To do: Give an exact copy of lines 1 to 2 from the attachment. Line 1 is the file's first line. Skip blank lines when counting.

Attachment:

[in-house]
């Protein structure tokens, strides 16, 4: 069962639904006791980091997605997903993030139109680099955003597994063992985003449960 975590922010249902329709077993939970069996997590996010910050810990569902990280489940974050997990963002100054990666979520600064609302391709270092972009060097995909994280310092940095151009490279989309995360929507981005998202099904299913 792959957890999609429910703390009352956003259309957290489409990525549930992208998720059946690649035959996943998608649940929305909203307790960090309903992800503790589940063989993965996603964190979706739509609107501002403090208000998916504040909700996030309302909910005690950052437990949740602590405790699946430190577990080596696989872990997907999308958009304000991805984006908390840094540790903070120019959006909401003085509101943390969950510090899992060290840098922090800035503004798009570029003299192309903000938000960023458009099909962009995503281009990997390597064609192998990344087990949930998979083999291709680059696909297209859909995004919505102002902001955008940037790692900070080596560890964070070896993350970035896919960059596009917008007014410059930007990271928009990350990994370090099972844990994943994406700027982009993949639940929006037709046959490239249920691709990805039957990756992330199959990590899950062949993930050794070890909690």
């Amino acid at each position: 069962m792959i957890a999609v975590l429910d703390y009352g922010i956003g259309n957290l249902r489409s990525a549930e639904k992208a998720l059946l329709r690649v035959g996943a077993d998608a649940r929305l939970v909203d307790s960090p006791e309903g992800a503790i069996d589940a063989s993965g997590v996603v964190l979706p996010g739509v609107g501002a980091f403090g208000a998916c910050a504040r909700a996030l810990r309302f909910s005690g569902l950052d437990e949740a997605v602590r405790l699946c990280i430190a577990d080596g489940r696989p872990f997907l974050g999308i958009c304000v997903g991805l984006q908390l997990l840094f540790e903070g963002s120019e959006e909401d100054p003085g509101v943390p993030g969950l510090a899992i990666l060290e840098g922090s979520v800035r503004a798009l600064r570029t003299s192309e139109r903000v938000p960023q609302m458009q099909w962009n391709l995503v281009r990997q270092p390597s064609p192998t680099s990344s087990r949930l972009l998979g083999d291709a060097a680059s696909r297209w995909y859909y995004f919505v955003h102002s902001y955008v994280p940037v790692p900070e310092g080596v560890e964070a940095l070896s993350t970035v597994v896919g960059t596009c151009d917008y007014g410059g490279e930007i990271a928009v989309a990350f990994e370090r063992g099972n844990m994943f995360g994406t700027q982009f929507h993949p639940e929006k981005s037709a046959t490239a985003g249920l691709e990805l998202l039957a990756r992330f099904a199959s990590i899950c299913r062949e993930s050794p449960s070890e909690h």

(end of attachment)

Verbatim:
[in-house]
């Protein structure tokens, strides 16, 4: 069962639904006791980091997605997903993030139109680099955003597994063992985003449960 975590922010249902329709077993939970069996997590996010910050810990569902990280489940974050997990963002100054990666979520600064609302391709270092972009060097995909994280310092940095151009490279989309995360929507981005998202099904299913 792959957890999609429910703390009352956003259309957290489409990525549930992208998720059946690649035959996943998608649940929305909203307790960090309903992800503790589940063989993965996603964190979706739509609107501002403090208000998916504040909700996030309302909910005690950052437990949740602590405790699946430190577990080596696989872990997907999308958009304000991805984006908390840094540790903070120019959006909401003085509101943390969950510090899992060290840098922090800035503004798009570029003299192309903000938000960023458009099909962009995503281009990997390597064609192998990344087990949930998979083999291709680059696909297209859909995004919505102002902001955008940037790692900070080596560890964070070896993350970035896919960059596009917008007014410059930007990271928009990350990994370090099972844990994943994406700027982009993949639940929006037709046959490239249920691709990805039957990756992330199959990590899950062949993930050794070890909690």